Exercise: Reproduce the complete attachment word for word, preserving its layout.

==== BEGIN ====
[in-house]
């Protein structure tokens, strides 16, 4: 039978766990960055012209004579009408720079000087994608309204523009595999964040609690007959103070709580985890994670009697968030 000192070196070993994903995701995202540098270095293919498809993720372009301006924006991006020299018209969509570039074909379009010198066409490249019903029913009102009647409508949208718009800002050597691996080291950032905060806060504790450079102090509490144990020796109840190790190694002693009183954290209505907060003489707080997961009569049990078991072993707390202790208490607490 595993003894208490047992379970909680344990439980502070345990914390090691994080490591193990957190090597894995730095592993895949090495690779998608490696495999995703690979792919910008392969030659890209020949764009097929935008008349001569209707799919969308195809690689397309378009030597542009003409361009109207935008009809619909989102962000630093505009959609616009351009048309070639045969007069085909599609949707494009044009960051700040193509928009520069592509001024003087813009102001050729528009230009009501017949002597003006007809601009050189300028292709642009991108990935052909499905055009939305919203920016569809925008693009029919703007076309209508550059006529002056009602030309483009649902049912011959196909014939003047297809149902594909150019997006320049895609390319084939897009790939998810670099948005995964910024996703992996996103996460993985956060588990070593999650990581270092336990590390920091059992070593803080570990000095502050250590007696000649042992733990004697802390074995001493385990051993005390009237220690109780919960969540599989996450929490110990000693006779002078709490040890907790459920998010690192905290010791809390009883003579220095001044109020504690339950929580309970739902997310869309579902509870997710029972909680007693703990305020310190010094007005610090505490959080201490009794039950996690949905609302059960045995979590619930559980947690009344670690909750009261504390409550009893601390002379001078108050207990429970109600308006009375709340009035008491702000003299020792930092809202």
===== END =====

[in-house]
């Protein structure tokens, strides 16, 4: 039978766990960055012209004579009408720079000087994608309204523009595999964040609690007959103070709580985890994670009697968030 000192070196070993994903995701995202540098270095293919498809993720372009301006924006991006020299018209969509570039074909379009010198066409490249019903029913009102009647409508949208718009800002050597691996080291950032905060806060504790450079102090509490144990020796109840190790190694002693009183954290209505907060003489707080997961009569049990078991072993707390202790208490607490 595993003894208490047992379970909680344990439980502070345990914390090691994080490591193990957190090597894995730095592993895949090495690779998608490696495999995703690979792919910008392969030659890209020949764009097929935008008349001569209707799919969308195809690689397309378009030597542009003409361009109207935008009809619909989102962000630093505009959609616009351009048309070639045969007069085909599609949707494009044009960051700040193509928009520069592509001024003087813009102001050729528009230009009501017949002597003006007809601009050189300028292709642009991108990935052909499905055009939305919203920016569809925008693009029919703007076309209508550059006529002056009602030309483009649902049912011959196909014939003047297809149902594909150019997006320049895609390319084939897009790939998810670099948005995964910024996703992996996103996460993985956060588990070593999650990581270092336990590390920091059992070593803080570990000095502050250590007696000649042992733990004697802390074995001493385990051993005390009237220690109780919960969540599989996450929490110990000693006779002078709490040890907790459920998010690192905290010791809390009883003579220095001044109020504690339950929580309970739902997310869309579902509870997710029972909680007693703990305020310190010094007005610090505490959080201490009794039950996690949905609302059960045995979590619930559980947690009344670690909750009261504390409550009893601390002379001078108050207990429970109600308006009375709340009035008491702000003299020792930092809202």